of an expedition to the front lines
in search of friends in the 91st di
vision, whtcn left Camp Lewis list
summer, ana in wnicn there were
a large number of Oregon boys.
"We have had a jbusy day and
this evening we have arranged
everything to be ready for an early
start tomorrow to look for that evas
ive 91st- division. We have per
mission to go to the front if we want
to and we are going to try to run
the boys to earth ibis time, if it
takes us a day and a night, and
through all ot the towns in thin
part of France. I have an excellent
map showing every rood and bvoatli
and after a good night's sleep, I be
lieve we will be equipped as well
as possible for a regular abventurc
and expedition.
Two days later Hughie and I start
ed out shortly alter breakfas. By
catching trucks loaded with supplies,
which the soldiers always ride on,
we got a long way by noon. We
found It-harJ to get information
about tho division we were' looking
tor, as no one knew, anything scarce
ly about any other organization than
his own, but finally we caught a
little car, which was headed for the
same destination we were and a little
after 12 o'clock we landed in the
right territory. But Just ' here our
troubles began. We were nenr some
supplies and a mess sergeant gave
us some hard tack and beans, and
we ate them and enjoyed them. I
tell you, though it was a gruesome
sight, by the wide shell crater -but
it was an old one and several houses
around showed that something had
been hit. In the afternoon we had
to go through a section which had
been under fire, for "our division"
was on the other side. Once over
we were alright, but to get through
was not only dangerous but it was
difficult for walking arid the trucks
do not make It." We went to. a vil
lage and made inquiries at 'a hos
pital and just a little before, a very
few minutes, I guess, a -lieutenant
told us, a shell had torn- tnrough the
wall of the building and killed'
of his own men and wounded two
others. The shells were whistling
over our heads both ways all the
time and I tell you it is a weird
whistle that they make and you can
hear them coming a long ways and
then they end in an explosion some
where at the side or in the rear.
It comes suddenly and rips up a
little hole or a big one, according
to the size of tne shell and the
fields ere pitted every llftecn or
twenty feet. We met two men of
the boy's regiment later and they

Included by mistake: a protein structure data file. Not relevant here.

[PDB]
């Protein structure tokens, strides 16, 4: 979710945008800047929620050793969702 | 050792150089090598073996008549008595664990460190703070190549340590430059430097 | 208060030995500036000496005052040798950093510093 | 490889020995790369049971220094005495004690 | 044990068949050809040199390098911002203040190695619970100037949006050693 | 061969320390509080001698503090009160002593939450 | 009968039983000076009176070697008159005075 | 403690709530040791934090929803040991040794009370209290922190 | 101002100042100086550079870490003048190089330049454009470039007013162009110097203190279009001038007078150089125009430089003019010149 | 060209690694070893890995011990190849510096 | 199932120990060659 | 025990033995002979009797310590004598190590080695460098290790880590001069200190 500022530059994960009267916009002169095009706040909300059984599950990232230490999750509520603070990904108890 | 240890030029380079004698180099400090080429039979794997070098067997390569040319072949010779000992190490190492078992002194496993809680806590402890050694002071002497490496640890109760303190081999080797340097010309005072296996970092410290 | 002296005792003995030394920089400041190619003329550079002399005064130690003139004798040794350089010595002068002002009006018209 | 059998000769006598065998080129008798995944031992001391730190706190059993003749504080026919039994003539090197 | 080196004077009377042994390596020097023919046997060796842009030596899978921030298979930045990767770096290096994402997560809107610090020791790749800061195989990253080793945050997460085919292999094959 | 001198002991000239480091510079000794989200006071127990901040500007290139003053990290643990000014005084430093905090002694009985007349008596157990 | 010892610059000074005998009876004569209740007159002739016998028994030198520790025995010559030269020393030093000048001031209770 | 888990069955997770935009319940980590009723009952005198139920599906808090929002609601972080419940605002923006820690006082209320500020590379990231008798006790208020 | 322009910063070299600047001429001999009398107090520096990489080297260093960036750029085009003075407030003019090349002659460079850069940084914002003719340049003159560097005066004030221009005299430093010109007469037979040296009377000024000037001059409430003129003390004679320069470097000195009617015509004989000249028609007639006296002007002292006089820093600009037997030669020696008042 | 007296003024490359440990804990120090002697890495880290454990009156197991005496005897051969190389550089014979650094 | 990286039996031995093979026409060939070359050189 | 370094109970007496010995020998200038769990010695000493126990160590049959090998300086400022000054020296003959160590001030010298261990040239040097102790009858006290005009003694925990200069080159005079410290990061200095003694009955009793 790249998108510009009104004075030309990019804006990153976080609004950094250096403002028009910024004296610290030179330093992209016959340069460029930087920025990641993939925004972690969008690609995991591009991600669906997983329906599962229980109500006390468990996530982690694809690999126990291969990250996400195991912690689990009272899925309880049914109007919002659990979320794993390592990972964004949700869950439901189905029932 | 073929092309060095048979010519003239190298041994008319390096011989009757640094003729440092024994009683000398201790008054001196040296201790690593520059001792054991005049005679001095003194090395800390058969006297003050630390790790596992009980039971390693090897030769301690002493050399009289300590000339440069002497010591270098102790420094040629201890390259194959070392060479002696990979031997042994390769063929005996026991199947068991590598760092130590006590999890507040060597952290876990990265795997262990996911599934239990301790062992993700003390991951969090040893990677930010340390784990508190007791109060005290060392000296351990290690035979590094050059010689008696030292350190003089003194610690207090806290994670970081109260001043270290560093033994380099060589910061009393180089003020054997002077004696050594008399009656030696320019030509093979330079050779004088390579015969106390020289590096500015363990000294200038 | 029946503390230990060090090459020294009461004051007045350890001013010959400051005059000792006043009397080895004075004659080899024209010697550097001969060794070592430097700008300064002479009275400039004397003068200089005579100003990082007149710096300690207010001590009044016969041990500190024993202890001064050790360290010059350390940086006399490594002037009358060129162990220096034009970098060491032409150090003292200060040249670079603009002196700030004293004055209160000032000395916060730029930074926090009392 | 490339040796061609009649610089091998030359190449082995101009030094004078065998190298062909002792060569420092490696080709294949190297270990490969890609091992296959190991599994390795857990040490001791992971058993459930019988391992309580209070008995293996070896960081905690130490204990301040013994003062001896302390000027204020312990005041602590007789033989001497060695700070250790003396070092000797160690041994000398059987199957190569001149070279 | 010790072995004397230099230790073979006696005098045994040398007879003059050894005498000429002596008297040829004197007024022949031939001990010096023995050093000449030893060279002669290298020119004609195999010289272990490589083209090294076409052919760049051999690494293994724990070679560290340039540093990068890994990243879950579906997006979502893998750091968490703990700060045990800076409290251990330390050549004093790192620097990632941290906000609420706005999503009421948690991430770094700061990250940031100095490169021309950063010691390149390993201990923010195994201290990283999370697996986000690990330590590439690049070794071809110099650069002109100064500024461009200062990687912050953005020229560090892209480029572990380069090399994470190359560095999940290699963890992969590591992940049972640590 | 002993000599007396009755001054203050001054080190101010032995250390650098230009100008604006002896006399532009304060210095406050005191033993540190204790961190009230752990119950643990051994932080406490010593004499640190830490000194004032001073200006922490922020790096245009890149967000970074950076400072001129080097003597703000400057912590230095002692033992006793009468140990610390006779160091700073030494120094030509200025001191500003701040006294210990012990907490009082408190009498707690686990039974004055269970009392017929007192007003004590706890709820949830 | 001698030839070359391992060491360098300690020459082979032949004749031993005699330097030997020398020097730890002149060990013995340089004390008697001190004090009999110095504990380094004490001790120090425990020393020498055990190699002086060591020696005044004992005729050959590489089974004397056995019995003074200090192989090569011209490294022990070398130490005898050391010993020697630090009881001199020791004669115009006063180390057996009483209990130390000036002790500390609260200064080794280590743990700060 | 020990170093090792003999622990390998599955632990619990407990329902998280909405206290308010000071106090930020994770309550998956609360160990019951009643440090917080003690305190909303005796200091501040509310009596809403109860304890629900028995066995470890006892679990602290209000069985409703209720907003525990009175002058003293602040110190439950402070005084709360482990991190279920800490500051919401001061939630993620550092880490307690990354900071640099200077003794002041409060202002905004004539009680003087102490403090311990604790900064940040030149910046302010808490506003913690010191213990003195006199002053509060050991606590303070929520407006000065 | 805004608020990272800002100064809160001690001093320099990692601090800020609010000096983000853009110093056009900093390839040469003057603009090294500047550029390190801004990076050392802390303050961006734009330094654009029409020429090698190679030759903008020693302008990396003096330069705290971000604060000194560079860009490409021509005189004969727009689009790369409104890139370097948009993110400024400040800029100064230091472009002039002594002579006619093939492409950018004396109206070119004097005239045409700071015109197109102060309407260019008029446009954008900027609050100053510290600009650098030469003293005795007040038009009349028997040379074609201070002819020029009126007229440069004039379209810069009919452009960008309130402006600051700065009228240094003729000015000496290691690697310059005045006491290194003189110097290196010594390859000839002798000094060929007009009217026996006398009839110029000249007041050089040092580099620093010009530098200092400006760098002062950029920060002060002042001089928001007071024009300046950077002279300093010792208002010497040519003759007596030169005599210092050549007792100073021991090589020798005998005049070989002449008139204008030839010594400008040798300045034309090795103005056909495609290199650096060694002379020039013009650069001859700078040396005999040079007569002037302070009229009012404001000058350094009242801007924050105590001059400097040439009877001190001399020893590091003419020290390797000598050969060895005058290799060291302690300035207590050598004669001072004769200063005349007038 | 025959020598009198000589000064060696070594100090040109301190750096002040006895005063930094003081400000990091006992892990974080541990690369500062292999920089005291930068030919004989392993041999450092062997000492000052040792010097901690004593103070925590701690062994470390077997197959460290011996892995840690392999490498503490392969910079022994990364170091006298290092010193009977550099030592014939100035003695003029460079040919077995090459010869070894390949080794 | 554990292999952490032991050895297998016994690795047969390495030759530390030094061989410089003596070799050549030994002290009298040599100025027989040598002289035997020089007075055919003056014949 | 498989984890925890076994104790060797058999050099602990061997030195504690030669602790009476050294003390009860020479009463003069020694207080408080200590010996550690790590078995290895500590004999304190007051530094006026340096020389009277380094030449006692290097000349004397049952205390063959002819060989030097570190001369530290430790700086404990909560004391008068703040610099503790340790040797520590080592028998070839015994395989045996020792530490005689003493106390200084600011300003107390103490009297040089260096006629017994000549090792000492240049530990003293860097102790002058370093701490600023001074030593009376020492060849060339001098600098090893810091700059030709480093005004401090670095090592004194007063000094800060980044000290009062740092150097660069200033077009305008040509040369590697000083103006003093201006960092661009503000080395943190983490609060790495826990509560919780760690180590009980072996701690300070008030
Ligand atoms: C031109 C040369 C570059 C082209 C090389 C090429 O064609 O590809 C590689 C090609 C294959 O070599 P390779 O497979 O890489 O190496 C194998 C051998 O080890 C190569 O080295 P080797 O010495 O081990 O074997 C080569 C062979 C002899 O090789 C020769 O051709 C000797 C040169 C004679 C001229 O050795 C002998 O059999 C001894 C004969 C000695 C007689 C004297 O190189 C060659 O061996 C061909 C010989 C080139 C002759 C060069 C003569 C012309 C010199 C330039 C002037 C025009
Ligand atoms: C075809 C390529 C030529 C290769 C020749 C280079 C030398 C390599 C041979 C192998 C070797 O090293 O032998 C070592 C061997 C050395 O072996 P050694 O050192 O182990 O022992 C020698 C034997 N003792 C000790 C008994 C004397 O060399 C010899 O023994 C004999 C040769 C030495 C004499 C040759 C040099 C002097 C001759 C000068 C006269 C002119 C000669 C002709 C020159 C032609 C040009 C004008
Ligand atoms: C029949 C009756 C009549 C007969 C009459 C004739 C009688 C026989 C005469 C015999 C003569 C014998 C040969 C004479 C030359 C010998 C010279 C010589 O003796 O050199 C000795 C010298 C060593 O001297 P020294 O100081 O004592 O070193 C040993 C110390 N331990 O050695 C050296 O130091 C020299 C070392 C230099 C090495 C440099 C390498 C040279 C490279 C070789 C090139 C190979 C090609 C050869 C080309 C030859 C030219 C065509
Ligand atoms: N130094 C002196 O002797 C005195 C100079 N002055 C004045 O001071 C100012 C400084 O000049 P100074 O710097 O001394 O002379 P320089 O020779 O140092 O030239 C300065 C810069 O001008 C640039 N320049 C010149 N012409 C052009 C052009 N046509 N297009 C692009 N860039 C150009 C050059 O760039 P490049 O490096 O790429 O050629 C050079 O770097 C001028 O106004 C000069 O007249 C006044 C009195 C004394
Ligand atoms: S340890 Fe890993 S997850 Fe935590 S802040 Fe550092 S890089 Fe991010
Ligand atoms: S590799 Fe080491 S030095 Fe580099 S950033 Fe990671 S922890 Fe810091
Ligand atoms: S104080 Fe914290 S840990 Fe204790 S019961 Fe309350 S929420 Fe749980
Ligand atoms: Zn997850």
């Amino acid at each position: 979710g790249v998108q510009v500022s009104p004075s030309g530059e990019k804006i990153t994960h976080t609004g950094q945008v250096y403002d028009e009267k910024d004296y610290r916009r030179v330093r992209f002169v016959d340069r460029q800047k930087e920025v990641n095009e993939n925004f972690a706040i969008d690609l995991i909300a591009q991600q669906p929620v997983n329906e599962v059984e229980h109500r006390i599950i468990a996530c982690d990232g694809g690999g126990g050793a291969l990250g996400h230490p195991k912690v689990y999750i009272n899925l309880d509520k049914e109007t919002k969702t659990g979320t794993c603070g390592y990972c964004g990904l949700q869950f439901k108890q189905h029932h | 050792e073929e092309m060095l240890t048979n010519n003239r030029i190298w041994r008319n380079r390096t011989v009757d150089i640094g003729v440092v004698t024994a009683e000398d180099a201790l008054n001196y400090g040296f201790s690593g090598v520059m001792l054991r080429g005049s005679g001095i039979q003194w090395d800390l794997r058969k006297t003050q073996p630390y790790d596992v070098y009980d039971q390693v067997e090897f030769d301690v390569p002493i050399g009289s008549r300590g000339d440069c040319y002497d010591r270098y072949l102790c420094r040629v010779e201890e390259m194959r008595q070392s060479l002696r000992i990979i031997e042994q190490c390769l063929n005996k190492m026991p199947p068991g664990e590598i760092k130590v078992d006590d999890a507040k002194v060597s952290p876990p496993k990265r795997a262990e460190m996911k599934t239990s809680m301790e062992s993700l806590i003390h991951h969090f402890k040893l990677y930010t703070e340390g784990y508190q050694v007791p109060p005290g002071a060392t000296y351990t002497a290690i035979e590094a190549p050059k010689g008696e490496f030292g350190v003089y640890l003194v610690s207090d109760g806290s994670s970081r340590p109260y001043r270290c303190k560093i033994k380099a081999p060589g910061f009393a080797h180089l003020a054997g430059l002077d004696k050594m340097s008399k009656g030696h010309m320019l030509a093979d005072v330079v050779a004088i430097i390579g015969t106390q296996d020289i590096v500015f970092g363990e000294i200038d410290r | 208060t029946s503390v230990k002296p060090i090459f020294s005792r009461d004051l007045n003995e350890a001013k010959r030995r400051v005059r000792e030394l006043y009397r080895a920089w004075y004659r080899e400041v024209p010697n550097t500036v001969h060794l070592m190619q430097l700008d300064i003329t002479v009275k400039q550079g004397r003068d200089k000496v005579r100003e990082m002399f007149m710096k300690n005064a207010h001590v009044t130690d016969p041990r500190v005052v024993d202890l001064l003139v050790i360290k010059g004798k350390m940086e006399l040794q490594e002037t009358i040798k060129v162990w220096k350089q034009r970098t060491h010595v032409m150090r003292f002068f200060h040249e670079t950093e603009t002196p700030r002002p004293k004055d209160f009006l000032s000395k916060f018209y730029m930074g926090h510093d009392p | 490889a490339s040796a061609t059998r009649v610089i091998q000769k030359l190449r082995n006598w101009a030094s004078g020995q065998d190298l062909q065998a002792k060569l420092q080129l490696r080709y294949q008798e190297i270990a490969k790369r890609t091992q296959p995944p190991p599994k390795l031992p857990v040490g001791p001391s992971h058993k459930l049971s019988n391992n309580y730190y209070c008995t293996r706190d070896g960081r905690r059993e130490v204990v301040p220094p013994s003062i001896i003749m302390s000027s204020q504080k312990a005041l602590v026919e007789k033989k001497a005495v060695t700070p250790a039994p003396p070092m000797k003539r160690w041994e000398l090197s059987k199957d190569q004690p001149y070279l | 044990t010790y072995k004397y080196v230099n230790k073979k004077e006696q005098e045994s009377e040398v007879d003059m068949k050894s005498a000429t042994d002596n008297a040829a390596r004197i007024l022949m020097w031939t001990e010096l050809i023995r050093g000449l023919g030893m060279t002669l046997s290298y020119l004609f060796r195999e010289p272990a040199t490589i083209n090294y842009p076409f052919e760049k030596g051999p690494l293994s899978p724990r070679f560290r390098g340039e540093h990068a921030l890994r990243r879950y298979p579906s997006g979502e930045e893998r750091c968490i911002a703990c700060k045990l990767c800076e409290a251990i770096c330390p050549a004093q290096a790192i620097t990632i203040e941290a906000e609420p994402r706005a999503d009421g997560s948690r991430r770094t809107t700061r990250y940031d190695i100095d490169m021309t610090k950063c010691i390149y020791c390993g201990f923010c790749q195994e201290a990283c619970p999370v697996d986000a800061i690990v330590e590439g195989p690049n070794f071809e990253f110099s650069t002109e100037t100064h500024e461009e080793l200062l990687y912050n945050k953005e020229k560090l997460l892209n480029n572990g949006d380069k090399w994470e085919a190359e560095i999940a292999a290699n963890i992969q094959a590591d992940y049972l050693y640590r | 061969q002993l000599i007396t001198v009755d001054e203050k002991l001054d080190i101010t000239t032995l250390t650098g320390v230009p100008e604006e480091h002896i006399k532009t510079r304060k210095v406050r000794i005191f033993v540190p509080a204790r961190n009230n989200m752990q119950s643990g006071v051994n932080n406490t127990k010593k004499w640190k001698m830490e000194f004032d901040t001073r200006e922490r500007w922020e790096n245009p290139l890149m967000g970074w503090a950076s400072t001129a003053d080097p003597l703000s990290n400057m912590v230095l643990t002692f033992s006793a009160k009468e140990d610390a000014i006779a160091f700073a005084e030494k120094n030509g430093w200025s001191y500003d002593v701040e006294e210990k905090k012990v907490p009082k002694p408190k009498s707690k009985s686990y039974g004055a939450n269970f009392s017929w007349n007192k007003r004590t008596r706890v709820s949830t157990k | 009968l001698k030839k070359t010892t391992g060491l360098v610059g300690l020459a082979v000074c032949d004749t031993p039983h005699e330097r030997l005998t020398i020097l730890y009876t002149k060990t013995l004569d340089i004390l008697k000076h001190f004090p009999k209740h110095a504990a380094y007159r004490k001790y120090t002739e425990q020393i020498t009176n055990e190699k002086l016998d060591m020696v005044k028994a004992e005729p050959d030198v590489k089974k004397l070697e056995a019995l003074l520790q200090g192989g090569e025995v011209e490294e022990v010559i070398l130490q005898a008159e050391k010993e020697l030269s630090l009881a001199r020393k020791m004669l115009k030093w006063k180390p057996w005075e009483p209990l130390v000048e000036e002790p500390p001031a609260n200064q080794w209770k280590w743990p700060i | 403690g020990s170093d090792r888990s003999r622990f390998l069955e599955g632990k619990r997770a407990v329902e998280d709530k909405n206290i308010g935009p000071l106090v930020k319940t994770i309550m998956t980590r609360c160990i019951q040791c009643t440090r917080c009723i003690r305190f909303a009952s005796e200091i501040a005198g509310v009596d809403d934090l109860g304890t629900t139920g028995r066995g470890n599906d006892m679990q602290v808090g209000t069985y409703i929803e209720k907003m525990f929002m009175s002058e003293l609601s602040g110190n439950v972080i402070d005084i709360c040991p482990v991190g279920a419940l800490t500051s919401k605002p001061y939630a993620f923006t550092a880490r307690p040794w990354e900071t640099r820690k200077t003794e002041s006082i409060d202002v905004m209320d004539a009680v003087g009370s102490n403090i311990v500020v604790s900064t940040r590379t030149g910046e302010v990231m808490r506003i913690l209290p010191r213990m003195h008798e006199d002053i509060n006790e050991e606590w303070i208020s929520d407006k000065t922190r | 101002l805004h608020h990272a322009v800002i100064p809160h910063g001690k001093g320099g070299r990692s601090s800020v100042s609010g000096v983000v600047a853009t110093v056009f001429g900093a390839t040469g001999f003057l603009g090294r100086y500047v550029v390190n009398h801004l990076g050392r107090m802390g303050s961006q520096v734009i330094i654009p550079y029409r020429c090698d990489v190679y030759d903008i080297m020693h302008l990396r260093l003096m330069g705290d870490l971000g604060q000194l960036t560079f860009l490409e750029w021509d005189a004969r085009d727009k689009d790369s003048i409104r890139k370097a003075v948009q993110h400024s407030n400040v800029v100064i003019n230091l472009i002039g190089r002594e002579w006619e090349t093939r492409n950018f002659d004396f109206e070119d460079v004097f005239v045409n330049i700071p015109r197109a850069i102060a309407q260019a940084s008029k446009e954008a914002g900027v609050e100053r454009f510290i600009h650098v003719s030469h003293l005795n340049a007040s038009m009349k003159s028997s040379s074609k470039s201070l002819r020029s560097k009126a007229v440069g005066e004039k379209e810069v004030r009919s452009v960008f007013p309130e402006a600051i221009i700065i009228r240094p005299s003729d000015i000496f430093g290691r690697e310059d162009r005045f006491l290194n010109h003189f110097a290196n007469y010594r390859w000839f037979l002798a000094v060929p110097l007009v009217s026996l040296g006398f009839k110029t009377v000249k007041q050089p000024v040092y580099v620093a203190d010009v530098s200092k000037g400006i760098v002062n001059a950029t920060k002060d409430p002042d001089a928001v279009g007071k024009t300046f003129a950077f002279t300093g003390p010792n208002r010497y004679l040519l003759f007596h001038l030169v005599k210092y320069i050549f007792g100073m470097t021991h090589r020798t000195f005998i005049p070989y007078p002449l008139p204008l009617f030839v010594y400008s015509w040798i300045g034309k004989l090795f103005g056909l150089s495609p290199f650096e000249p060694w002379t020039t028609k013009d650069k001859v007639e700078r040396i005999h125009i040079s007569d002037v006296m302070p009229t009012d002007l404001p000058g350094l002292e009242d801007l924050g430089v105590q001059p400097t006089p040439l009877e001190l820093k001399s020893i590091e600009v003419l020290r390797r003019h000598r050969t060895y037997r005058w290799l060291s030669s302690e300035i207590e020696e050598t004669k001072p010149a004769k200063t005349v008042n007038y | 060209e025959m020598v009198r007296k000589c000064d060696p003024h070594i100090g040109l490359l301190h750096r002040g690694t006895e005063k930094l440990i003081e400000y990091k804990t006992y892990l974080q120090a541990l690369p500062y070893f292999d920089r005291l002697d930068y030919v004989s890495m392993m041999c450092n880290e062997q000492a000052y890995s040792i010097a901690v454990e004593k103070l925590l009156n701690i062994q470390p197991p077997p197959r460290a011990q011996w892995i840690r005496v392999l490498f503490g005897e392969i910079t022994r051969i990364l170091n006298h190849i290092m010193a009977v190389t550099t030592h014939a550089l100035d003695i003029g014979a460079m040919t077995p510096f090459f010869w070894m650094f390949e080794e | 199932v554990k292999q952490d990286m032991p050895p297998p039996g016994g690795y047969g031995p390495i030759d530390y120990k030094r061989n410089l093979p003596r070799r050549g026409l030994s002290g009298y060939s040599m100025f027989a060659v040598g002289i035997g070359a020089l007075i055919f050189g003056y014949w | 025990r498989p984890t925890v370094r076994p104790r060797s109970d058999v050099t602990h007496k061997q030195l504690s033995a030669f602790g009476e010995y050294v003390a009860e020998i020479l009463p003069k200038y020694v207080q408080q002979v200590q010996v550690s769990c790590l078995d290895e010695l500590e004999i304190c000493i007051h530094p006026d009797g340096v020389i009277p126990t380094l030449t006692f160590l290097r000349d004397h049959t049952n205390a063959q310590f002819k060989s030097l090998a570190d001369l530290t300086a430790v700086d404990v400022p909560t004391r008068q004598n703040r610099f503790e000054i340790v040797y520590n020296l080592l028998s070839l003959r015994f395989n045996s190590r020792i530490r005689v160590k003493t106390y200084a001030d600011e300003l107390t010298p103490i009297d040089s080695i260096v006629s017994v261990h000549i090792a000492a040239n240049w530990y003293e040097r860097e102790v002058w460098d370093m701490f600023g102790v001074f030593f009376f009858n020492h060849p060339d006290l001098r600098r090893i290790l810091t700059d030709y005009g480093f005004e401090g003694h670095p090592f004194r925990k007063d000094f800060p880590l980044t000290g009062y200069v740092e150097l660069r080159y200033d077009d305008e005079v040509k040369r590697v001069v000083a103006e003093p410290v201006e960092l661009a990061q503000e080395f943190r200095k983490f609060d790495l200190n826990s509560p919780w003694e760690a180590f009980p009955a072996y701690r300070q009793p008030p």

directed on accross the section I
mentioned. Jut Hugh Was adverse
to being here and I didn't blame him.
he said he did not favor tito unnuc
cessary risks and shortly after the
lieutenant's story, at the hospital,
he made for a passing truck. I told
him, I would try to go on. I did
not see him again until I got bock
about 11 o'clock that night. He
regarded It as foolish for me to go
on orar, but someway or other I
was impelled and I could not go
back -until I had gone as far ns !
could. I made ihe next village, which
was not hard at all. but beyond the
thickets througu wnlch the Germans
had been driven, only a few days
before, there was a barrage falling
in the underorush and shells were
dropping close to me about every
half a minute. To make It hard, 1
was alone and with no one near you
in a place like that, going through
brambles and In' danger of losing
your way, especialy towards late af
ternoon, Is pretty difficult and about
the most dismal thing In tho world.
Of course, I passed some men back a
little ways but they had dug them
selves in and were lying quietly In
side. Finally the whistlings got so
close I turned back to tiie roid to
think It over before trying again. I
was half Inclined to look et It as
Hugh had done, but by this time a
Red Cross wagon had dfivea up In
the road and was serving hot coffee
and hot soup to the soldiers who now
and then straggled along. One, but
that soup was good and oifree could
never be better than that was and 1
(Continued on page 4.) '
Lieutenant Leslie Tooze Lead
ing His Men Toward Enemy
,, When Shot Down. ;
j Criuched in tho Woods Hie Hun Sni
per Picks tiie Leader of American
llutollion as Latter Advanced
Death Instantaneous.
Further aetails concerning the
death of Lieutenant Leslie Tooze was
received in this city last evening
tnrougn a letter from, his brother.
Lamar, who was tn the same sector
where the gallant young lieutenant
lost his life, though not In his im
mediate company when the fatal Bhot
was fired by a hun'snlper. The let
ter, conveying the Bad details in
connection with the death of this
worthy young patriot, in part, reads
as follows:
"I have prayed for days for the
time to write a letter, whereby I
could tell you in more detail about
the awful tragedy that has happened
to us all In the death in action of
Leslie. Possibly it is better that I
could not have written sooner, be
cause you can appreciate how I felt
when the news was brought to me,
but I had to play the soldier's part
and at - the same time carry tho
burden of our great loss. I sent a
message home October 2, the first
opportunity that waB given ine, and
it. may have oeen somewhat cryptic
due to the. fact, that ai. tae time it
was written. I was under heavy shell
fire. I will tell you about the sad
Incident chronologically:
"On Friday, Sept. 27, we wero,
ordered to take up the attacking
line of our regiment. The Germans
were retreating, but had left behind
many machine-gun nests and snipers.
The shell fire, high explosives prin
cipally, a little gas- and some shrap
nel, was terrible, but you can usually
hear them coming soon .enough to